DES MOINES, IA - OCTOBER 30: A cutout of Democratic presidential nominee Joe Biden sits in a vehicle during a drive-in campaign rally at the Iowa State Fairgrounds on October 30, 2020 in Des Moines, Iowa. Biden is campaigning in Iowa, Wisconsin and Minnesota on Friday. Drew Angerer/Getty Images/AFP
For years, the US has been on a wild goose chase, searching and neutralising external threats to its national security through endless overseas military aggressions. In the meantime, the country continues to deepen its divisions on social issues, issues of race and gender, and the economy.
Donald Trump’s deeply flawed domestic and foreign policies, willful promotion of hatred and grandiloquent tone and diatribes towards his political opponents mined further divisions and pushed American society toward radicalisation and political bigotry.
In a lead-up to the first US presidential debate, Trump questioned Biden’s mental and physical health and labelled his counterpart as a “dumb guy”. His despicable moral compass and absence of empathy led him to lampoon the rival Democrat nominee as a senile aging man using the moniker “Sleepy Joe,” (despite his own documented slow and halting descent down a ramp).
His vilification widened splits in American society. During his term, increasingly stark disagreements between Democrats and Republicans on economy, racial justice, climate change, law enforcement, international engagement and a range of other issues intensified from just being about politics and policies to becoming differences on core American values or concerns that other’s win would lead to “lasting harm” to the US.
After the former WWE star failed to upset Biden psychologically, influence voters and leap forward in popularity in a messy environment, Trump then provoked his supporters to invade the Capitol and pose risks to the US national security. This is the kind of behaviour normally attributed to transnational terrorist groups the US administrations claimed were located elsewhere the world.
The events at Congress were a reflection of what Trump has sowed in the last four years. Jacob Chansley is an Arizonian QAnon conspiracy theorist who was photographed wearing horns and who allegedly left a note for former Vice-President Mike Pence in the chamber of the US Senate. He is perhaps a small representative of Trump’s new, hostile breed who are prepared to become involved in a “violent insurrection that attempted to overthrow the United States government.”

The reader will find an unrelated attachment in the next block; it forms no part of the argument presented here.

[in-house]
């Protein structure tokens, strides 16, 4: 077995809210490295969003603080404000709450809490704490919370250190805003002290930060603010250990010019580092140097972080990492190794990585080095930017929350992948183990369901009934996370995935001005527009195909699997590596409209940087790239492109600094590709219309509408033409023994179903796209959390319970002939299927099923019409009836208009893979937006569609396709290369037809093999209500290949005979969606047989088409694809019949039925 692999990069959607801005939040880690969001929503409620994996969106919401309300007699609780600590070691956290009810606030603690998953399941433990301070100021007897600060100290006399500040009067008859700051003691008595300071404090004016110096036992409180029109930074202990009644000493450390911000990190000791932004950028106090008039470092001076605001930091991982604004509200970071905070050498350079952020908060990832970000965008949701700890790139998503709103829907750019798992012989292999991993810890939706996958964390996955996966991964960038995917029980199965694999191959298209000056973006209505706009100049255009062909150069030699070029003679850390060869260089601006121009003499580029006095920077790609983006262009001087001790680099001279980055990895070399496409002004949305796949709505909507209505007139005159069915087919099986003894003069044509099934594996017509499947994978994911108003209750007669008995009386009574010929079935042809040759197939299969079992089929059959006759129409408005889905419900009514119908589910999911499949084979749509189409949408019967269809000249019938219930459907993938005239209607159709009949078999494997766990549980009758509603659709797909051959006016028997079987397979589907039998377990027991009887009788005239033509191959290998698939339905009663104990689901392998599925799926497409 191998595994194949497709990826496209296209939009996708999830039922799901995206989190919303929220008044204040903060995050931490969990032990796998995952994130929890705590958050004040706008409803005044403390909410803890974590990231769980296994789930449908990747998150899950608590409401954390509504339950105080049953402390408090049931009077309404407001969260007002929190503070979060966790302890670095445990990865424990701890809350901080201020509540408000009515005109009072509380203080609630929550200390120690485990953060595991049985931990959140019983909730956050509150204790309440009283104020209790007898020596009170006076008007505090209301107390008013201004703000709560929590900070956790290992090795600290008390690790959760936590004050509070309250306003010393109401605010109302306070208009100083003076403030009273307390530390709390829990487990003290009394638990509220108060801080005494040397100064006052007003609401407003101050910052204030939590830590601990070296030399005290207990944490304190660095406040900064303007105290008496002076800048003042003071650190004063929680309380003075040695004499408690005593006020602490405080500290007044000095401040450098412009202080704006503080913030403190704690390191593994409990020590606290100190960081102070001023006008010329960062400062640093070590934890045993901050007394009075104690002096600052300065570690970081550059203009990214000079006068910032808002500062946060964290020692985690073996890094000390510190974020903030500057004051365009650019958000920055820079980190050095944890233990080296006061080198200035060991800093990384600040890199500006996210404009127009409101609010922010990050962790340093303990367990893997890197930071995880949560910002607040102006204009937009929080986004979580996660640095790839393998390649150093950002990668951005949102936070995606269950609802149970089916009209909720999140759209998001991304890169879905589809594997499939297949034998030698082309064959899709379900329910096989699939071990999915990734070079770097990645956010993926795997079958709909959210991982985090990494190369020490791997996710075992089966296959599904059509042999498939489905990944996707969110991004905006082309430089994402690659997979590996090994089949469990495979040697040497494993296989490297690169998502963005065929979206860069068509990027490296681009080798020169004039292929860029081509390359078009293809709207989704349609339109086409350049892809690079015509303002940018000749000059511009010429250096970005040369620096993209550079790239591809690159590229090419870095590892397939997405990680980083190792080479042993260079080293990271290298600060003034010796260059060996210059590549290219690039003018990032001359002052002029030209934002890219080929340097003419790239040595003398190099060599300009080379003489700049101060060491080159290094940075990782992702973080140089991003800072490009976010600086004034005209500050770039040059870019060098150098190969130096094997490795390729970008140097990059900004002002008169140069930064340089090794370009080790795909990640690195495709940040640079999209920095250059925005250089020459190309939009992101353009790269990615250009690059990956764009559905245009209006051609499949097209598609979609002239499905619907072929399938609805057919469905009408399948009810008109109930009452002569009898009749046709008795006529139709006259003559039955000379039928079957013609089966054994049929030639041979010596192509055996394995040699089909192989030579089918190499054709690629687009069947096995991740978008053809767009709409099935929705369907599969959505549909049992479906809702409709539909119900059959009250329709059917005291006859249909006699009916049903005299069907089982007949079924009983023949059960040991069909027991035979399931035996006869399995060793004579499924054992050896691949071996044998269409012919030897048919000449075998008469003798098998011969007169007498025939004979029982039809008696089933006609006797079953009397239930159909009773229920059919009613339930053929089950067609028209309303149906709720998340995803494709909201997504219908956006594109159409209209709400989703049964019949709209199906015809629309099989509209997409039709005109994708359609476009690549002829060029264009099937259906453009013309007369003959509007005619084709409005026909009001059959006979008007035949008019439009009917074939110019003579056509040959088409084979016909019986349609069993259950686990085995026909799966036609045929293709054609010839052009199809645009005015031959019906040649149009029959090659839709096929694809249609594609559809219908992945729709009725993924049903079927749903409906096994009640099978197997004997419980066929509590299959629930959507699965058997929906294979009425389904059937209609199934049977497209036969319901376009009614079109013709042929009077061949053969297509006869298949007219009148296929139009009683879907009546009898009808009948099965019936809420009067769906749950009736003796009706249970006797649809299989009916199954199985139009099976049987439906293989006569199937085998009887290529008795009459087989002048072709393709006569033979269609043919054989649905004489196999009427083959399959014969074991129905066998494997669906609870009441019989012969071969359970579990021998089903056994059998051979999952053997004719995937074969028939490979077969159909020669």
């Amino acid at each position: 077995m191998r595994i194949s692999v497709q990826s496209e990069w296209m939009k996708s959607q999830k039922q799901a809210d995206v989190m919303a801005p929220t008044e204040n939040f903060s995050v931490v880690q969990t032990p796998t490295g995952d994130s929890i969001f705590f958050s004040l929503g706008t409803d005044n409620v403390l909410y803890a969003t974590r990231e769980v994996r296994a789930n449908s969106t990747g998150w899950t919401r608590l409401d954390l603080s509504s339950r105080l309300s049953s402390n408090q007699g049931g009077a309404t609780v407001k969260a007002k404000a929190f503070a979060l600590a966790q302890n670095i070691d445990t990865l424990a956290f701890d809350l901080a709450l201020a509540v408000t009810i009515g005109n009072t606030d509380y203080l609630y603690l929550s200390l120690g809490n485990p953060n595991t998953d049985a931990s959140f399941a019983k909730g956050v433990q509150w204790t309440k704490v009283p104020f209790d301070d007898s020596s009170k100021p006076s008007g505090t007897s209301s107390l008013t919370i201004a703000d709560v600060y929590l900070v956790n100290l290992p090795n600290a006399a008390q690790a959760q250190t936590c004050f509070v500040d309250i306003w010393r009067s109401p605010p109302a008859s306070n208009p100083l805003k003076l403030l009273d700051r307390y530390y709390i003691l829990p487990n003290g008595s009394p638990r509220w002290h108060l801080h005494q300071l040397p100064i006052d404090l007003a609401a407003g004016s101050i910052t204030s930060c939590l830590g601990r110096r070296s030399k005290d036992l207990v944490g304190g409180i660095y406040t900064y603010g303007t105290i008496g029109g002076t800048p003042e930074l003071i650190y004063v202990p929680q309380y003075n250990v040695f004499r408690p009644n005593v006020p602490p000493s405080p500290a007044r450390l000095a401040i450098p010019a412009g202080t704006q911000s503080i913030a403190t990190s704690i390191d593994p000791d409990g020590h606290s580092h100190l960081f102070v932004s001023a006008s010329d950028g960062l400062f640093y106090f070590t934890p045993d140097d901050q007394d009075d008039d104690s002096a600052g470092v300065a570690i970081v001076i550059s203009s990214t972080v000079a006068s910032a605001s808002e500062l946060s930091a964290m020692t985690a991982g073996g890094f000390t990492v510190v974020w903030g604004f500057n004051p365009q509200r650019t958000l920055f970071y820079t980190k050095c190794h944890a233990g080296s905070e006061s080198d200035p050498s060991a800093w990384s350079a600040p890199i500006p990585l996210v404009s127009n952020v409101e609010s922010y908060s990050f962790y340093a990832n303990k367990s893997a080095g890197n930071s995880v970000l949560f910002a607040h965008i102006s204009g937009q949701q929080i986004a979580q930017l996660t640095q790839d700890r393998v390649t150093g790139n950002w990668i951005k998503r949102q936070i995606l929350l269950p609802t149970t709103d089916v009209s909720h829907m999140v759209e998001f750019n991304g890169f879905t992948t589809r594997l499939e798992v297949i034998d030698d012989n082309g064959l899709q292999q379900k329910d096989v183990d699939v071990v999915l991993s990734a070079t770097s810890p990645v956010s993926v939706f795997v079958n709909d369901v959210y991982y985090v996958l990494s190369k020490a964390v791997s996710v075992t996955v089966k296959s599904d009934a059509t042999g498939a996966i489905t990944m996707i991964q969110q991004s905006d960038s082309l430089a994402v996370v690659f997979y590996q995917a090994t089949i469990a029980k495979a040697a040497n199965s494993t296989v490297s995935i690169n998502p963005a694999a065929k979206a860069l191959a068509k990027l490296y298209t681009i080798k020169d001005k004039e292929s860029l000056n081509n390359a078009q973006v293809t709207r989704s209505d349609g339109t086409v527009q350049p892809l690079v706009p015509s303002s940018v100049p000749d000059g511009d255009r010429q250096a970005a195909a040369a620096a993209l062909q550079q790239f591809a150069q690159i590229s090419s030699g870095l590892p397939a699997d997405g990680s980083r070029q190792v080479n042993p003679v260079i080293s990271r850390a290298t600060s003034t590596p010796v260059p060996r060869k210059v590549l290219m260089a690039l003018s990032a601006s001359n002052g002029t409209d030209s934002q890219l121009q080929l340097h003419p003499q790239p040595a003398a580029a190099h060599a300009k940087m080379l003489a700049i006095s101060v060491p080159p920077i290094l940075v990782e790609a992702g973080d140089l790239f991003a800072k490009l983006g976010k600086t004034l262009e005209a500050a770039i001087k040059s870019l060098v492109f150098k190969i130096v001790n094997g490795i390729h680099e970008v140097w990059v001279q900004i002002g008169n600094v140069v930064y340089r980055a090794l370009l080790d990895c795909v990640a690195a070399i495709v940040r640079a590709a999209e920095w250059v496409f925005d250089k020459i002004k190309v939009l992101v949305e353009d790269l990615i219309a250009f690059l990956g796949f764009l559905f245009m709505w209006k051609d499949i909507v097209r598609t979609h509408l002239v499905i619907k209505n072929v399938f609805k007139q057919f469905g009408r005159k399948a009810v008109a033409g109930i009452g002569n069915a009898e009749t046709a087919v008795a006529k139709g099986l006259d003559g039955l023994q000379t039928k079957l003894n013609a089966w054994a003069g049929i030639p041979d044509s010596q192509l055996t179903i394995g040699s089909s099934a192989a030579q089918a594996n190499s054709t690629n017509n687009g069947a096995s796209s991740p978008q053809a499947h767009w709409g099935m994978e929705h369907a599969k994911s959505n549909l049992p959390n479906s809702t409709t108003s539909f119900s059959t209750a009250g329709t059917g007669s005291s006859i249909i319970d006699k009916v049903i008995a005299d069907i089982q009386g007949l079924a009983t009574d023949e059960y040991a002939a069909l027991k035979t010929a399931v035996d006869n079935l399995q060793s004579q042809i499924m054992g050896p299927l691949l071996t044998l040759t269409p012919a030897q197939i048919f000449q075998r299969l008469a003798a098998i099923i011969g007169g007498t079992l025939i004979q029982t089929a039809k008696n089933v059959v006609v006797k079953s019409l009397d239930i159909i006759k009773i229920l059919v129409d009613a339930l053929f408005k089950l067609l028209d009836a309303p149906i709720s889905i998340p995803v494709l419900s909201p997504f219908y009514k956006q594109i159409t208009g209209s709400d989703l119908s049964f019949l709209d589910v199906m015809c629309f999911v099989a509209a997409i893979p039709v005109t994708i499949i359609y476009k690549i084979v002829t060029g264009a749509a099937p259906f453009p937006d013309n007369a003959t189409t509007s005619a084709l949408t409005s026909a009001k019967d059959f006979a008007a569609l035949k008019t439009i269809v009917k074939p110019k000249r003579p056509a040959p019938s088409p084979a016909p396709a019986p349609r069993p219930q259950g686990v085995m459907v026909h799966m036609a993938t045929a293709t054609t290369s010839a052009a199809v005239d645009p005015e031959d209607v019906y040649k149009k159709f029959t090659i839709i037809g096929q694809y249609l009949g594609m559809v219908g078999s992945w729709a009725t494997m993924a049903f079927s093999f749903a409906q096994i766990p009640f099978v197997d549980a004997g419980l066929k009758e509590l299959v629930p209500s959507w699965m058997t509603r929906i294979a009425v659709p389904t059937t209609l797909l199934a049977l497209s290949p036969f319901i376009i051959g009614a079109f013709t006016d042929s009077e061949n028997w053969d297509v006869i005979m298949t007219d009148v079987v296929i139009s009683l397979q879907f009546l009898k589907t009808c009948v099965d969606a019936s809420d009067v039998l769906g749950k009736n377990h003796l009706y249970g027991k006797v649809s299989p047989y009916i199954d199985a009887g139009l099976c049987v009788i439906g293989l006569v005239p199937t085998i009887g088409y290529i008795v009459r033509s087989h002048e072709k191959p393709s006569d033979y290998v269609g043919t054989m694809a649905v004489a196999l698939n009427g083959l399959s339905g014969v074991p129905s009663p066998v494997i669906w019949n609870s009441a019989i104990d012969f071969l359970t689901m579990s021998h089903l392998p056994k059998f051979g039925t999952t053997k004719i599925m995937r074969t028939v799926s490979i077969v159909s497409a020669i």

It is true that federal prosecutors in Arizona retreated from the team’s initial ominous assessment that the Trump-backed horde of rioters intended “to capture and assassinate elected officials”. Still, President Biden should now order an inquiry to identify shortcomings in US homeland security and why law enforcement agencies could not prevent such a shocking episode.
The raid did suggest that QAnon’s influence and reach grew during Trump’s presidency. The QAnon movement views Trump as its hero and believes he is waging a secret war against elite Satan-worshipping paedophiles in government, business and the media, speculating their fight will culminate in the arrest and execution of prominent people, including former presidential candidate Hillary Clinton. Trump himself hasn’t concealed his support for the QAnon activists and extolled them as “people who love our country”.
Nearly half of Americans have heard of QAnon, doubling the number of just six months ago. The most appalling finding: despite a majority of the people surveyed rejecting the theory, 41% of Republicans said it was good, somewhat good or very good for the country.
The Biden administration needs to take steps to immediately stop and gradually reverse the nasty trend from profounder penetration and polarisation of American society, which may spark civil unrest in the US.
No clique of rioters should be allowed to propagate let alone impose its ultra-conservative thoughts on other people in a way that undermines the security of the state and punches chinks in the social fabric.
Trump’s fanatical notions, as well as devastation in the pandemic-hit economic and public health arenas, are reasons Americans shifted their confidence from Trump to Biden.
In his first speech after winning the election, Biden promised to bridge the bitter divisions by unifying red and blue states, discarding harsh rhetoric and lowering the temperature in the room. The new president is starting down the right path; nevertheless, he needs to prudently extend his willingness to seek harmony to include hardcore elements in the Republican Party.
At home, domestic Trump’s indecision to integrate polarised American communities, combined with a failed coronavirus strategy, has laid bare risks to US security as well as its social and economic stability. On the other hand, his blunt criticism of China, the EU and other states and organisations has alienated the country internationally.
Other than managing the pandemic and stimulating the national economy, Biden should deploy his diplomatic and political acumen to tackle the violent culture taking root in American society and mend ties with the only growing economy in the world, China. Although reengagement with Beijing would require plenty of guts from him, it still remains the way to help the US rid of these multipolar crises.
The views expressed are those of the author and do not necessarily reflect the official policy or position of the Mail & Guardian.